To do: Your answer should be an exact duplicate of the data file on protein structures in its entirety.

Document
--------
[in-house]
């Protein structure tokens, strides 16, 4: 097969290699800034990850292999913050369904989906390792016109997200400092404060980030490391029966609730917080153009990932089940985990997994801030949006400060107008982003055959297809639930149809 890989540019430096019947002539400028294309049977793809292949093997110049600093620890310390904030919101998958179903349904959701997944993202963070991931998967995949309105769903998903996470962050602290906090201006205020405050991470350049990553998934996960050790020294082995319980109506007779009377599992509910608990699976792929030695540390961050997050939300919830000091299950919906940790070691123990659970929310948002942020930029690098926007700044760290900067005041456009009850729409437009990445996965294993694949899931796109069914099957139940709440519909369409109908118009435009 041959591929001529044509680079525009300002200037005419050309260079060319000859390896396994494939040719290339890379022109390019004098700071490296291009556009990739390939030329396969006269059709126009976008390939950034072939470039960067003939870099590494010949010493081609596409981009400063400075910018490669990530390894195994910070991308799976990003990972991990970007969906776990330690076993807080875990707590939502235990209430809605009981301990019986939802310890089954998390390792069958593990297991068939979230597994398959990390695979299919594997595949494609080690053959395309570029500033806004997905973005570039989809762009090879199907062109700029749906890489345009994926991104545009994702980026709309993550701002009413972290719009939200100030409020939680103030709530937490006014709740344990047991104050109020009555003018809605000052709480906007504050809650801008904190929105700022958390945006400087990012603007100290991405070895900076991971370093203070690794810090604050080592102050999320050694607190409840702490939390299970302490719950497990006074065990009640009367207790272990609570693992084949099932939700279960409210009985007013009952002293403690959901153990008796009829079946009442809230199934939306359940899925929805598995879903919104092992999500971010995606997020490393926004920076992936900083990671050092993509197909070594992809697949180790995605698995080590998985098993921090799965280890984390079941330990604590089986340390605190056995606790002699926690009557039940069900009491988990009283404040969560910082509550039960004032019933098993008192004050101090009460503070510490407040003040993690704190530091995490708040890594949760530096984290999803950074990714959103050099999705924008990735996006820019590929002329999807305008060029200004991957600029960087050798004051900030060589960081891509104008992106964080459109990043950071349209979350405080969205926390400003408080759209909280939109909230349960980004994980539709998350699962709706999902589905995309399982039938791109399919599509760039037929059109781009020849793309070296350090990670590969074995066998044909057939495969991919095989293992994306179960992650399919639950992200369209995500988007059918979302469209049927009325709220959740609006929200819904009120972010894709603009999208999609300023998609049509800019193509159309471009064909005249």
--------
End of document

[in-house]
């Protein structure tokens, strides 16, 4: 097969290699800034990850292999913050369904989906390792016109997200400092404060980030490391029966609730917080153009990932089940985990997994801030949006400060107008982003055959297809639930149809 890989540019430096019947002539400028294309049977793809292949093997110049600093620890310390904030919101998958179903349904959701997944993202963070991931998967995949309105769903998903996470962050602290906090201006205020405050991470350049990553998934996960050790020294082995319980109506007779009377599992509910608990699976792929030695540390961050997050939300919830000091299950919906940790070691123990659970929310948002942020930029690098926007700044760290900067005041456009009850729409437009990445996965294993694949899931796109069914099957139940709440519909369409109908118009435009 041959591929001529044509680079525009300002200037005419050309260079060319000859390896396994494939040719290339890379022109390019004098700071490296291009556009990739390939030329396969006269059709126009976008390939950034072939470039960067003939870099590494010949010493081609596409981009400063400075910018490669990530390894195994910070991308799976990003990972991990970007969906776990330690076993807080875990707590939502235990209430809605009981301990019986939802310890089954998390390792069958593990297991068939979230597994398959990390695979299919594997595949494609080690053959395309570029500033806004997905973005570039989809762009090879199907062109700029749906890489345009994926991104545009994702980026709309993550701002009413972290719009939200100030409020939680103030709530937490006014709740344990047991104050109020009555003018809605000052709480906007504050809650801008904190929105700022958390945006400087990012603007100290991405070895900076991971370093203070690794810090604050080592102050999320050694607190409840702490939390299970302490719950497990006074065990009640009367207790272990609570693992084949099932939700279960409210009985007013009952002293403690959901153990008796009829079946009442809230199934939306359940899925929805598995879903919104092992999500971010995606997020490393926004920076992936900083990671050092993509197909070594992809697949180790995605698995080590998985098993921090799965280890984390079941330990604590089986340390605190056995606790002699926690009557039940069900009491988990009283404040969560910082509550039960004032019933098993008192004050101090009460503070510490407040003040993690704190530091995490708040890594949760530096984290999803950074990714959103050099999705924008990735996006820019590929002329999807305008060029200004991957600029960087050798004051900030060589960081891509104008992106964080459109990043950071349209979350405080969205926390400003408080759209909280939109909230349960980004994980539709998350699962709706999902589905995309399982039938791109399919599509760039037929059109781009020849793309070296350090990670590969074995066998044909057939495969991919095989293992994306179960992650399919639950992200369209995500988007059918979302469209049927009325709220959740609006929200819904009120972010894709603009999208999609300023998609049509800019193509159309471009064909005249």